Morbid

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You know that unless you're in a completely sterile environment with a 100% flat floor, a completely straight vector towards another point is impossible, right? Any combat system is an arbitrary abstraction (which is what makes CPS's post both unintentionally funny and deficient). Your level of abstraction and wether it's based on completely random numbers (like DH2's) or RL (which eliminates most of the problems in minutae and scale in urban combat situations) can differ, but ultimately, you do not need a map for any of it. You don't even get the exact distance on your map. You only get an approximate, unless your fight is in a completely empty, flat space with no obstacles and every fight on every planet you visit is in the same, consistant gravity.

 

You do not need a map, because you will never be 100% precise even with one. Your map is already an arbitrary abstraction. Wether it helps your players or not differs from group to group, and how well you and your players can visualise an environment. A lot of people I've played with don't need one. That does not mean their math is less correct than yours, because your initial abstraction already makes it imprecise by default, it means they pose the questions in a less needlessly complex manner which can be resolved more quickly.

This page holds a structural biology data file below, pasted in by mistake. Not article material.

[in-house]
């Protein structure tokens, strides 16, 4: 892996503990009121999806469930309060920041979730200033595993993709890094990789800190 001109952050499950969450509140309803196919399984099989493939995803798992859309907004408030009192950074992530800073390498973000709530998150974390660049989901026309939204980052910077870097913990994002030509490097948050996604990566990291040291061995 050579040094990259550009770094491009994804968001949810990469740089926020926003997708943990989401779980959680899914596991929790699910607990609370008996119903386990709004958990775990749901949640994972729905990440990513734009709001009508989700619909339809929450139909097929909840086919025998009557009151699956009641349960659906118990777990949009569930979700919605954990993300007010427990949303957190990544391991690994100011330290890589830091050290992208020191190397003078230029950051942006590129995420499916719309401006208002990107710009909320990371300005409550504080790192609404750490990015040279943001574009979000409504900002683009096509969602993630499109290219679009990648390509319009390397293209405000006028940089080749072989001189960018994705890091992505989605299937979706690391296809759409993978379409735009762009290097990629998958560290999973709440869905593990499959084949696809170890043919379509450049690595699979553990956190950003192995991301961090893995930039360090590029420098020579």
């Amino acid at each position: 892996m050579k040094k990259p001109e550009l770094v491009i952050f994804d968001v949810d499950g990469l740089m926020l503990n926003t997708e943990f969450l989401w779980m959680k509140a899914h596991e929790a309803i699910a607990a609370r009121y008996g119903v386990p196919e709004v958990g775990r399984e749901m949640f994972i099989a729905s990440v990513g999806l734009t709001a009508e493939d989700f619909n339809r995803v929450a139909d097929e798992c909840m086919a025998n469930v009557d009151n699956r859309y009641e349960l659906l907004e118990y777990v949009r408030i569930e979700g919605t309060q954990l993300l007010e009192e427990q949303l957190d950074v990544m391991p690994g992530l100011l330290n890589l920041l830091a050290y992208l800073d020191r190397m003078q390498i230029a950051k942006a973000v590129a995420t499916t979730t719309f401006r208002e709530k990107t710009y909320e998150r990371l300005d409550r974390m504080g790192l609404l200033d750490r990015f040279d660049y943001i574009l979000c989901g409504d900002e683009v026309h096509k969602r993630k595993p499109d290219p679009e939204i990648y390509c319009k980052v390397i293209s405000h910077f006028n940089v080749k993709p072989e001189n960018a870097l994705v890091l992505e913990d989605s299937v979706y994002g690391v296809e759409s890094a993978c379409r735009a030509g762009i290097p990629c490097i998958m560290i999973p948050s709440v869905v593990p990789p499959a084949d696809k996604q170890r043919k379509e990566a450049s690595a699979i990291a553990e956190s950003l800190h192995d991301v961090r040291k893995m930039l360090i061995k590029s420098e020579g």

If you're using exact measurements down to the individual meter, you need a map, or you can assume everything is on a flat line. The system you're saying you're using is basically the range band one from edge of the empire or other games only you give the distances in meters even though you've admitted that tracking individual meters doesn't help anything.